Miyamoto Musashi and Vision In Martial Arts

There's more to martial arts than meets the eye.

Posted Jun 17, 2015

Whether we say vision, sight, perception or the mind’s eye, our experience of the world is heavily influenced by what we see. In his famous opus on philosophy, psychology and strategy for martial arts and life, 16th Century Japanese sword master Miyamoto Musashi (1576-1643) described the gaze of the martial artist to be critical in order to see the world properly.

The proper gaze needs to be an unfocused attention that allows reaction to everything, a readiness for anything while focusing on nothing specifically. Musashi wrote that one must “perceive that which cannot be seen with the eye.” Although he may not have conceived of it this way, Musashi’s words do an excellent job of separating visual information (seeing with the eye) from conscious awareness (perception).

Musashi wrote that the eye for simply observing things is naturally strong but that the eye for seeing things for what they are is naturally weak. He further cautioned to see “distant things as if they are close” and close things “as if they are distant” to avoid distraction. He urges that “you cannot master this ability quickly…use this gaze in everyday life and not vary it…”

I have read whatever I could find about the life of Miyamoto Musashi, including rereading numerous translations of his gorgeous treatise “Go Rin No Sho”—The Book of 5 Rings. In fact, in the late 1990s I visited the Reigando caves, near Kumamoto on the island of Kyushi in Japan. It was in Reigando that Musashi, centuries earlier, sat and wrote his thoughts on strategy and combat in contemplation near the end of his life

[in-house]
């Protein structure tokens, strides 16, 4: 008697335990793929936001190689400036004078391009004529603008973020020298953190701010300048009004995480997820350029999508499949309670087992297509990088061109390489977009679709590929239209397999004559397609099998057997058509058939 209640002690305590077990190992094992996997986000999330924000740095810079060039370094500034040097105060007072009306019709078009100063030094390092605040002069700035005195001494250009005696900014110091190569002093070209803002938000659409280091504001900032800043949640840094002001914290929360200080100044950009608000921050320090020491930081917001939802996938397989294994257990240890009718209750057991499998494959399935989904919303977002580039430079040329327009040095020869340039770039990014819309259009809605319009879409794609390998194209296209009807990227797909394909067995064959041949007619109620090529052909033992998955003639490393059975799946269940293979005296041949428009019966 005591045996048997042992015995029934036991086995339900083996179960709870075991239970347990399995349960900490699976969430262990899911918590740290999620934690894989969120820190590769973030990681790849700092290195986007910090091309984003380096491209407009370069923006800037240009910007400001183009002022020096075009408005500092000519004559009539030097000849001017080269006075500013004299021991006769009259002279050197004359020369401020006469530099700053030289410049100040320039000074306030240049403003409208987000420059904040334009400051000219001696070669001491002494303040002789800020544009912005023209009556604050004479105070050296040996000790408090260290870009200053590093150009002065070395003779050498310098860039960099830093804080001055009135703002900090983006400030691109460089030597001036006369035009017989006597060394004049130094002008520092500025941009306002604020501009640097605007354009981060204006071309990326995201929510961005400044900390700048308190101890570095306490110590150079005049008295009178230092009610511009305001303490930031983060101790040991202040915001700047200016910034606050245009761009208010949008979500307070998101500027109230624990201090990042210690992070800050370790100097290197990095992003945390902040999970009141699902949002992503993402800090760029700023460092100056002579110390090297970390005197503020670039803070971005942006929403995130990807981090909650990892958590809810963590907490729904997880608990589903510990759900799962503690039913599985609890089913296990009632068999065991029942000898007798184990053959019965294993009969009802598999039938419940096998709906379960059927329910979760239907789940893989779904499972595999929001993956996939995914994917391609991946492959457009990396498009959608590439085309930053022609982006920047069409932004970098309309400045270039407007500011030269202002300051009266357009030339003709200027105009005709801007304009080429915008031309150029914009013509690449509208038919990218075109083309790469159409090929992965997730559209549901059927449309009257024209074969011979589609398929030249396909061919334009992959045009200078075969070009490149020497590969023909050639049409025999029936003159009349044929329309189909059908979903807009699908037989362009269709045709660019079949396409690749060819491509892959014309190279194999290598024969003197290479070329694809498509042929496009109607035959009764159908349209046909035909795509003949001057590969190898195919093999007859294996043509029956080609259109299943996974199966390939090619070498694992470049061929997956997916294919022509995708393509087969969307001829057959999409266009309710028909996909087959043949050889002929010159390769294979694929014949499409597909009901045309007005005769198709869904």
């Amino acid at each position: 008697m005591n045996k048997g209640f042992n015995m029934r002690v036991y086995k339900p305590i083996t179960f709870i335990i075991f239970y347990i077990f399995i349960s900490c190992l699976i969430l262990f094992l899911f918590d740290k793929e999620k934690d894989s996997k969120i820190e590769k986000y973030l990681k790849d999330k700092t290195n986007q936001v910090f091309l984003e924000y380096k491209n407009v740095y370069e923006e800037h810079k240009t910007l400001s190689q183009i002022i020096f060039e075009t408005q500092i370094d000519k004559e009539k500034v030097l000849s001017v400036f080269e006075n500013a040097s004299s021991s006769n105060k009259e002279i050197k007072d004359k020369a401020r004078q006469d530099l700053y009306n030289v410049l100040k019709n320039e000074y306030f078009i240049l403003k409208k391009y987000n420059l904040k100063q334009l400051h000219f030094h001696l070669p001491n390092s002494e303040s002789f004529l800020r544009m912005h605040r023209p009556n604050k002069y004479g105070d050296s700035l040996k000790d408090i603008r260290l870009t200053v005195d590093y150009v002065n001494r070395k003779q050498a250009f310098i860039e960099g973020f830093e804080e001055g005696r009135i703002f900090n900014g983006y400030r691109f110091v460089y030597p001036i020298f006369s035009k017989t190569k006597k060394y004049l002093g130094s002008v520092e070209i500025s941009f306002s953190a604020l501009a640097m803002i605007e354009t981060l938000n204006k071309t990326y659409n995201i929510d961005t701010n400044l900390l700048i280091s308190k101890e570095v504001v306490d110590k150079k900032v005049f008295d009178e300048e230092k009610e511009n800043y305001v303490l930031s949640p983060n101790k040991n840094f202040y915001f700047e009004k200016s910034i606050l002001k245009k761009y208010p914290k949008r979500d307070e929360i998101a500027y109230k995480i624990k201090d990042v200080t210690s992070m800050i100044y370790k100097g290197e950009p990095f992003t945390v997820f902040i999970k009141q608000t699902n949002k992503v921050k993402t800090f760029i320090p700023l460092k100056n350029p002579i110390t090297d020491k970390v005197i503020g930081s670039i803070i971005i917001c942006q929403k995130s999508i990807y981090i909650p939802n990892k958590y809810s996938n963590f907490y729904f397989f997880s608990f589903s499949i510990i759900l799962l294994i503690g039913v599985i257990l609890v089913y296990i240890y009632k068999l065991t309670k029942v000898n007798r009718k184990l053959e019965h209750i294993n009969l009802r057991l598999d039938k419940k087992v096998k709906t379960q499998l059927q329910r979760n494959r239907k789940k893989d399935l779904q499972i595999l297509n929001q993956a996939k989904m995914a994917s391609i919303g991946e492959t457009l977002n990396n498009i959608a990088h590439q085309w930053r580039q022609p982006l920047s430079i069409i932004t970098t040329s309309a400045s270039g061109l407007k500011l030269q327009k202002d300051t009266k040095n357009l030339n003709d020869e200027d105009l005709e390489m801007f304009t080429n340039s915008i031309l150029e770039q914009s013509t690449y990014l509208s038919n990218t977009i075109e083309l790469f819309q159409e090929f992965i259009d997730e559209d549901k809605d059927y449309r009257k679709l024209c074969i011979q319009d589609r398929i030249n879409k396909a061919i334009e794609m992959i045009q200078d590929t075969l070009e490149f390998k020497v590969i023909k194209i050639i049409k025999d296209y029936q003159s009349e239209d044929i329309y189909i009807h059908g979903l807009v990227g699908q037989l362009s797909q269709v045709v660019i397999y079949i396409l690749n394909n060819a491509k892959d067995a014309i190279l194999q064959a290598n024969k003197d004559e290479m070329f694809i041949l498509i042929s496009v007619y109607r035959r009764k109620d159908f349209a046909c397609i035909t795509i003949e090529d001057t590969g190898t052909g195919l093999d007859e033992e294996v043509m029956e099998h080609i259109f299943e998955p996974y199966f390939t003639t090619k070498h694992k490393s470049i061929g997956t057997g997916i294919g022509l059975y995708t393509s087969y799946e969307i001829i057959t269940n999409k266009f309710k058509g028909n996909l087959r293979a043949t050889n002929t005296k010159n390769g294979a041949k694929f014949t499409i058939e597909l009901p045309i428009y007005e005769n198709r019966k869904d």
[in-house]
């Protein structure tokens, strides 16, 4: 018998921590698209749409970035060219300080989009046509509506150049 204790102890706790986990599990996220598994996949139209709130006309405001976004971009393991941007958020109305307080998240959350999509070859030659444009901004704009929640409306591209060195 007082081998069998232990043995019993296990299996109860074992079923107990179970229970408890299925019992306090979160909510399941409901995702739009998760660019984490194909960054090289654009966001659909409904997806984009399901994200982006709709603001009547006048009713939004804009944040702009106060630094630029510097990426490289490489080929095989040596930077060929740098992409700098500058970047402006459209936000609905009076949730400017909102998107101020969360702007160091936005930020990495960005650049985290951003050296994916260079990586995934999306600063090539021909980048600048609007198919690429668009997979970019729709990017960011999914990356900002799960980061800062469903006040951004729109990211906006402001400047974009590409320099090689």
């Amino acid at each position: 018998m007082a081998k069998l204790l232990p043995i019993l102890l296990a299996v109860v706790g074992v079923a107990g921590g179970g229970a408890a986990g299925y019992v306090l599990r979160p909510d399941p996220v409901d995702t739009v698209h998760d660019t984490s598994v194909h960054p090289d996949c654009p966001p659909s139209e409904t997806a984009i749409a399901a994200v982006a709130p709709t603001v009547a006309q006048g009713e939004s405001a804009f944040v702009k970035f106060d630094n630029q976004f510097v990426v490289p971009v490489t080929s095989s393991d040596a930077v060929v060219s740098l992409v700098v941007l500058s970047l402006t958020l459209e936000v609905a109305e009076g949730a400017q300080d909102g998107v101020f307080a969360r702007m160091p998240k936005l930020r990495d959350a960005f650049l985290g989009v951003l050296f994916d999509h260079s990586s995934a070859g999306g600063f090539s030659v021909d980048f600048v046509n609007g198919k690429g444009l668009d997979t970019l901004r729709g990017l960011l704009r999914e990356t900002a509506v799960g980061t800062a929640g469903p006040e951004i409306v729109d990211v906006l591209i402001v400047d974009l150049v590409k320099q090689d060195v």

Musashi referred extensively to training vison and perception through martial arts, but now there is modern evidence in experimental psychology to support his assertions and show that visual abilities can be enhanced with such training. In this context, enhance means protecting against the normal decrements in dynamic visual acuity that occurs as we age. Dynamic visual acuity is simply a term for the ability we have to discriminate details about an object (in the martial context think fist, foot, or sword) when there is motion between the observer and the object. This fits the bill perfectly when it comes to martial arts where opponents are usually in motion constantly relative to each other.

Writing in the journal “Attention and Perceptual Psychophysics”, Monica Muinos and Soledad Ballesteros from the Department of Basic Psychology in Madrid, Spain wanted to know if sports training that relied heavily on dynamic visual acuity could interfere with the normal decline in this ability. Using a tracking task where the participants had to rapidly determine the direction and characteristics of object motion, they studied young (less than 30 years) and older (more than 60 years) adults who either had no sporting background or who had training in judo or karate. Not surprisingly, martial arts athletes—both judo and karate—had better dynamic visual acuity scores than non-athletes. This result supports the idea that martial arts training may enhance dynamic visual acuity.

But that’s for comparison with just athletes versus untrained, what about the decline that normally occurs in aging? The most interesting outcome in the study of Muinos and Ballesteros was that older judo and karate athletes significantly outperformed their non-athlete counterparts. This suggests that the martial arts training offset—or protected against—the normal decline in dynamic visual acuity that is typical of again.

The mechanisms underlying such neuroplastic modulation are not fully known and likely span multiple brain regions. Yet, this is still compelling evidence that “use it or lose it” applies as well to visual perception as it does to the strength of your arms and legs. This also serves to support Musashi’s assertion, captured in my all-time favorite quote from “Go Rin No Sho” below, that true mastery of a skillset should transfer to other activities:

“The true science of martial arts means practicing them in such a way that they will be useful at any time, and to teach them in such a way that they will be useful in all things.”

When it comes to vision in martial arts, hopefully such training can help us become more discerning and perceptive in the rest of our daily activities too.

© E. Paul Zehr (2015)